Boot Camps & Military Schools in Ohio

Boot Camps & Military Schools in Ohio

If you are dealing with the stress of raising an out of control teenager, you may have considered military school or boot camp as an option. Deciding on full time behavioral care for your child can be an overwhelming decision and it is important to understand the requirements and goals of the various teen help programs available. At Help Your Teen Now, we can answer your many questions and guide you through the process of choosing the facility that will most benefit your troubled teen. We offer a free phone consultation and family assessment in order to direct you to the resources that will actually help. Call us today to get started. Learn if a military school for troubled teens is the best program for your teen.

Boot Camps Are Not The Best Option for Troubled Teens from Ohio

Military schools and boot camps are often touted as the solution to struggling teens, however the reality is quite different from what is portrayed in the movies. There are factors to consider that may keep these programs from being an effective fit for your troubled child. For instance, the strict regimen of military schools do not accommodate those who consistently flout authority. They are academic facilities for students who are preparing for service in the military. Boot camps, while employing a similar strict schedule and rigid rules have gained a reputation for being unregulated and unsafe with very short term results to show for it. We strongly encourage parents to explore options that will address the therapeutic needs of their children, by choosing a facility that treats the root of the problem instead of just the symptoms. There are a variety of facilities such as alternative and therapeutic boarding schools that combine academics with long term behavior modification. Contact us today to discuss the options in your area.

School Name
School Style

Midwest Native Schools Institute


Wilderness Program

The Buckeye Ranch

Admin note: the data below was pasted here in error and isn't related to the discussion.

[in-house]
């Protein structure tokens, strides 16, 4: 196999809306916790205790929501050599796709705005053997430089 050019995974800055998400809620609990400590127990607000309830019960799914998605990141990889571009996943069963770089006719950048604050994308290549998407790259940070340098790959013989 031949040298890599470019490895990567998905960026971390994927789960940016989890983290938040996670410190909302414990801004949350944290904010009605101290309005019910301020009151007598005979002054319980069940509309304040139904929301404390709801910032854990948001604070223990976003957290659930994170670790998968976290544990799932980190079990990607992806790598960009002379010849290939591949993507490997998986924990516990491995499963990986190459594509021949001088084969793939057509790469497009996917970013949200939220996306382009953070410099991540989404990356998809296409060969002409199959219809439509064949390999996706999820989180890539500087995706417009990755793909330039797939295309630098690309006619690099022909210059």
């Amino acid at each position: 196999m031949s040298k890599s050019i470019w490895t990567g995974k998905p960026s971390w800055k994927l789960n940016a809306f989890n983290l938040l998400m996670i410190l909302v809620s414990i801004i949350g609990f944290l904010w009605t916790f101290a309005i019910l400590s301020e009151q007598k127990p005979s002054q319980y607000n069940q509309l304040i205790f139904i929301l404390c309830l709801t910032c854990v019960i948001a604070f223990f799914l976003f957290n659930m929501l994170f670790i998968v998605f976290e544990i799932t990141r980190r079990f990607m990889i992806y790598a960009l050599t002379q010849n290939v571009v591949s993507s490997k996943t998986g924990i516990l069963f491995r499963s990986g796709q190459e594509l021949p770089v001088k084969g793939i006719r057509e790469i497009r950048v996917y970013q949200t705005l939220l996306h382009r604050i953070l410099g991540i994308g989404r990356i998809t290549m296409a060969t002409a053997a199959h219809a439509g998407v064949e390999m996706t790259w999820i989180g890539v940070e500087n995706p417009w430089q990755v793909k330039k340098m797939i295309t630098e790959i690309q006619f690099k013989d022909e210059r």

Ranch Program

Ohio Regulatory Laws

Accreditation for nonpublic schools is optional in Ohio. A school may choose to become accredited and approved by the state board of education, or by completing the chartering process and complying with the Operating Standards for Ohio’s Schools, Ohio Admin. Code §§ 3301-35-01–3301-35-07 and §3301-35-11. Ohio Admin. Code§3301-35-12.

Instructors in chartered schools are not required to hold a teaching certificate as long as they have a bachelor’s degree from an accredited college or university. Standards for teacher certification in non-chartered private schools allow for certification without further educational requirements for teachers who have attended Bible colleges and Bible institutes. Non-chartered, non-tax-supported schools are exempt from certification fees. ORC §3301.071

A non-chartered private school must offer a curriculum with the following subjects: language arts; geography, the history of the United States and Ohio, and national state, and local government; mathematics; science; health; physical education; the fine arts, including music; first aid, safety, and fire prevention; and other subjects as prescribed by the school. Ohio Admin. Code §3301-35-08. Potential applicants are subject to criminal checks before employment. ORC §3319.39.

Chartered private schools are allowed state allocations for 1) physician, nursing, dental, and optometry services; 2) speech and hearing diagnostic services; 3) diagnostic psychological services; 4) therapeutic psychological and speech and hearing services; and 5) guidance and counseling services. ORC §3317.06(B), (C), (D), (E) and (F)


Statistics in the State of Ohio


Ohio children between ages 4-17 diagnosed each year with ADD/ADHD: 13.3% (U.S. Department of Education, State Regulation of Private Schools, 2009)



For Ohio women between 15-19 years old: 30.7 – 39.0 per 1,000 (Center for Disease Control and Prevention 2009 Study).



National suicide ranking: 24th. Number of deaths: 187 (crude rate 11.8). (CDC’s WISQARS website “Fatal Injury Reports, 2010”;)



In a 2009 report, it showed that approximately 38,000 males and 42,000 females abused or are dependent on alcohol each year. Marijuana use in Ohio teens was 7.5% and other illicit drug use was at 4.9%. (State Report, 2009, Substance Abuse and Mental Health Services Administration.)



Juvenile arrests in Ohio for 2008 included 1,088 arrests for property crime, 160 arrests for violent crime, 360 arrests for drug abuse and 79 arrests for weapons violations, according to the U.S. Department of Justice. (Washington, DC: Federal Bureau of Investigation, 2009).



For the 2010-2011 school year, Ohio reported an 80% high school graduation rate. (U.S. Department of Education, Graduation Rates 2010-2011)


Military school and juvenile boot camp are not the only answer for a teen’s self destructive behavior. We know you want the best help your child can get and we want to help you avoid a risky short term solution. Our free family assessment and consultation will allow you to customize your child’s care, while giving you the confidence you need in your choice. Call us today to discuss the best environment for your teen’s needs.

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